Schrödinger's Killer App
Race to Build the World's First Quantum Computer
Taylor & Francis – 2013 – 453 pages
Taylor & Francis – 2013 – 453 pages
The race is on to construct the first quantum code breaker, as the winner will hold the key to the entire Internet. From international, multibillion-dollar financial transactions to top-secret government communications, all would be vulnerable to the secret-code-breaking ability of the quantum computer.
Written by a renowned quantum physicist closely involved in the U.S. government’s development of quantum information science, Schrödinger’s Killer App: Race to Build the World’s First Quantum Computer presents an inside look at the government’s quest to build a quantum computer capable of solving complex mathematical problems and hacking the public-key encryption codes used to secure the Internet. The "killer application" refers to Shor’s quantum factoring algorithm, which would unveil the encrypted communications of the entire Internet if a quantum computer could be built to run the algorithm. Schrödinger’s notion of quantum entanglement—and his infamous cat—is at the heart of it all.
The book develops the concept of entanglement in the historical context of Einstein’s 30-year battle with the physics community over the true meaning of quantum theory. It discusses the remedy to the threat posed by the quantum code breaker: quantum cryptography, which is unbreakable even by the quantum computer. The author also covers applications to other important areas, such as quantum physics simulators, synchronized clocks, quantum search engines, quantum sensors, and imaging devices. In addition, he takes readers on a philosophical journey that considers the future ramifications of quantum technologies.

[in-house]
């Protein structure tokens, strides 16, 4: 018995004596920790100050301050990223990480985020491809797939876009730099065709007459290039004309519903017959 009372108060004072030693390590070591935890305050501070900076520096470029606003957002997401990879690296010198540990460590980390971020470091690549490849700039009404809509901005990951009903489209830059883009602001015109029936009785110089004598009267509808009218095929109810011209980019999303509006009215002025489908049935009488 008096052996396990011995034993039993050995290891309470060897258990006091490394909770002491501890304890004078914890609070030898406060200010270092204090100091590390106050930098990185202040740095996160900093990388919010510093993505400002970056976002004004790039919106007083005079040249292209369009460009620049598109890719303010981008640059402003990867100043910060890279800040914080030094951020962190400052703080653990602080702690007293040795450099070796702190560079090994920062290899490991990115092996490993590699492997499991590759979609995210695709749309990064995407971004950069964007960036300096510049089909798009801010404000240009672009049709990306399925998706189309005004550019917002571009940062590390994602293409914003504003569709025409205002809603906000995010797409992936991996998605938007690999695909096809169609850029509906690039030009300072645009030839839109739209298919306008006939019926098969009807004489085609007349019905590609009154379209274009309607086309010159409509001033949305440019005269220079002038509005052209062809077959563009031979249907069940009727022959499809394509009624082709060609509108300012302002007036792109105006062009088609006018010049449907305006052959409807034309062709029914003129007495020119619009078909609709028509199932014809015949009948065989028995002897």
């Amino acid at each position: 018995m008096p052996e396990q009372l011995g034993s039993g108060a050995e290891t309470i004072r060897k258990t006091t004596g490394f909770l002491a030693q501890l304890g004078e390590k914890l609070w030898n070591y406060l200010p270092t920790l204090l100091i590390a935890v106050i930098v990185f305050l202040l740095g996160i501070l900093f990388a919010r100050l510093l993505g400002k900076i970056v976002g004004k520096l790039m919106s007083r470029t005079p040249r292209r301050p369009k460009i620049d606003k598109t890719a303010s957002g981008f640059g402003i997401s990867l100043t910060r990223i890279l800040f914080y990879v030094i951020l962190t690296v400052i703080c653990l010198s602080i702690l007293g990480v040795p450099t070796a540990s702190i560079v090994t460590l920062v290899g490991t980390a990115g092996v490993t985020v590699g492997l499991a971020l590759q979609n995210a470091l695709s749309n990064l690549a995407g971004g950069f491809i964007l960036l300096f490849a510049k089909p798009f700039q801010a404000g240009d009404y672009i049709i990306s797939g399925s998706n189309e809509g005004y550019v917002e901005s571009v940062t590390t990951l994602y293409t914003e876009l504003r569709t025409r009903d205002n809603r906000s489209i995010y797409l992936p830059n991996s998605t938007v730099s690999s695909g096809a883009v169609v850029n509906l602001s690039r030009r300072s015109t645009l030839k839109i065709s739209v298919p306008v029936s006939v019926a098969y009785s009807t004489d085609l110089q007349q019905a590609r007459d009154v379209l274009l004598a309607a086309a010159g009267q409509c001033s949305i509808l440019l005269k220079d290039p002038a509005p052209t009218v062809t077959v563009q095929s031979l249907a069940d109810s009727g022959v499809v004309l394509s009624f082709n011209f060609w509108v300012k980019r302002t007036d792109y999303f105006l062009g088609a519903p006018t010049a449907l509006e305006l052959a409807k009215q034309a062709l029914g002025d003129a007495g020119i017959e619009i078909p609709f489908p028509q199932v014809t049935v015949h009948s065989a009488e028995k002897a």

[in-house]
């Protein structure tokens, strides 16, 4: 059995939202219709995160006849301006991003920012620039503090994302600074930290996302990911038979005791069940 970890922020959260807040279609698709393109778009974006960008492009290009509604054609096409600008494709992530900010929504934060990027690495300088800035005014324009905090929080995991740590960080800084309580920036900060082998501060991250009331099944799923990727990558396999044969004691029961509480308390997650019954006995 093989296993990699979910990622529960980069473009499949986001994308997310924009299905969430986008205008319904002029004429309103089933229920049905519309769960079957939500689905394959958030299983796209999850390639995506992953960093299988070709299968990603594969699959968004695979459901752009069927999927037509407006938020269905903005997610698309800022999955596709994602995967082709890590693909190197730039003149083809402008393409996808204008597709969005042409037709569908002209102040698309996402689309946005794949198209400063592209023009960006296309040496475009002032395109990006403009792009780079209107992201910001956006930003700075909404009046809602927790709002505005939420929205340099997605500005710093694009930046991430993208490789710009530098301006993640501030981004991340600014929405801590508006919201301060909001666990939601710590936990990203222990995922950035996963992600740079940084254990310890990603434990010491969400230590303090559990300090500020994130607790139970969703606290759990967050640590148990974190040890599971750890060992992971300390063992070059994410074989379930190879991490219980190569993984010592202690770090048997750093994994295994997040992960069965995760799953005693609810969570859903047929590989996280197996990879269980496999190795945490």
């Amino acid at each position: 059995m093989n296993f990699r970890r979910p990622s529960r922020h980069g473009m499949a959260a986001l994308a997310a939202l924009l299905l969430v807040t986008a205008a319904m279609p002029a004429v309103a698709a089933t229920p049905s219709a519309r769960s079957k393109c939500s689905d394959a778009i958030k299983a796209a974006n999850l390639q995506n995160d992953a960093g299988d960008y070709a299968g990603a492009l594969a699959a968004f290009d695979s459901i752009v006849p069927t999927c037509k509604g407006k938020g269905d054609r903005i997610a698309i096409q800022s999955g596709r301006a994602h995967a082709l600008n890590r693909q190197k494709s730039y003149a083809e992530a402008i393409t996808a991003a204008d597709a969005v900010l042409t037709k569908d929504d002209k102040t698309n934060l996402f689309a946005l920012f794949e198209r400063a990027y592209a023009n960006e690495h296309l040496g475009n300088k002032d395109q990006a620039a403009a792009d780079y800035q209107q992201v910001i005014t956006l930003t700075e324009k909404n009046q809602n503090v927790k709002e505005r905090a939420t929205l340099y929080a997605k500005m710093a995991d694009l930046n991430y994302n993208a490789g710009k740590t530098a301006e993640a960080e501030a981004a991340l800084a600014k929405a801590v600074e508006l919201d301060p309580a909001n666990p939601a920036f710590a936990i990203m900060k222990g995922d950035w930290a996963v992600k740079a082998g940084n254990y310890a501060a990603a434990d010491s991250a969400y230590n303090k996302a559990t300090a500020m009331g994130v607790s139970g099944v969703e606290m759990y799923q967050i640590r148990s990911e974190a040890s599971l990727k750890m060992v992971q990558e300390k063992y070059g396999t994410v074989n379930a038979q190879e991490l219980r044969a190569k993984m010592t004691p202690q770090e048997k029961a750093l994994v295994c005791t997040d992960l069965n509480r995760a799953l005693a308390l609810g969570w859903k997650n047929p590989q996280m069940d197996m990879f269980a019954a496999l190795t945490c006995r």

Interspersed with amusing and personal anecdotes, this book presents quantum computing and the closely connected foundations of quantum mechanics in an engaging manner accessible to non-specialists. Requiring no formal training in physics or advanced mathematics, it explains difficult topics, including quantum entanglement, Schrödinger’s cat, Bell’s inequality, and quantum computational complexity, using simple analogies.
The Early Years—When Einstein Attacks!
All I'm Ever Going to be Is Incomplete
Fairies, Gremlins, and Magic Dice
The Inverted Earth Society
The Cat in the App
For Whom the Bell Tolls
Clanking Contraptions and Cantankerous Codgers
Freedom of Choice, French Finesse, and Loopholes
I Never Metaphysics I Didn't Like
The Quantum Codebreaker
The Trouble with Thulium
Turing Machines and a Deutsch Treat
Your Pad or Mine?
The People’s Key
The Bolt from the Blue
You're in the Army Now
The Great Quantum Diaspora
The Notebook, the Spy, and the Workshop
The Unlying Lands
Interior Panel Siding
Needle in a Haystack
Quantum Computing in a Coffee Cup—When the Buzz Wears Off
D-Wave, BOSS, D-Wave
More Gadgets from the Quantum Spookhouse
Blessed Are the Codemakers
Quantum Repeaters and Earth-to-Space Quantum Cryptography
Beam Me Up, Charlie
The Tale of the True Timepiece
From Quantum Computers to Quantum Sensors
Light Blips Shrink Chips
The Great Clock Synchronization Saga
Hilbert Space—The Final Frontier
Quantum Technology in a FLASH
Qubits, Four Bits, Six Bits, a Dollar
The Church of the Larger Hilbert Space
To Go Where No Mad Scientist Has Gone Before
Jonathan P. Dowling is the Hearne Chair Professor of Theoretical Physics and co-director of the Hearne Institute for Theoretical Physics at Louisiana State University. He is a fellow of the American Association for the Advancement of Science, the American Physical Society, the Institute of Physics, and the Optical Society of America. Dr. Dowling has published more than 125 articles with an h-index of over 37 and holds eight U.S. patents in the fields of nonlinear and quantum optics. He has been a recipient of the Willis E. Lamb Medal for Laser Science and Quantum Optics, the U.S. Army Research and Development Achievement Award, and the NASA Space Act Award. He earned a PhD in mathematical physics from the University of Colorado-Boulder.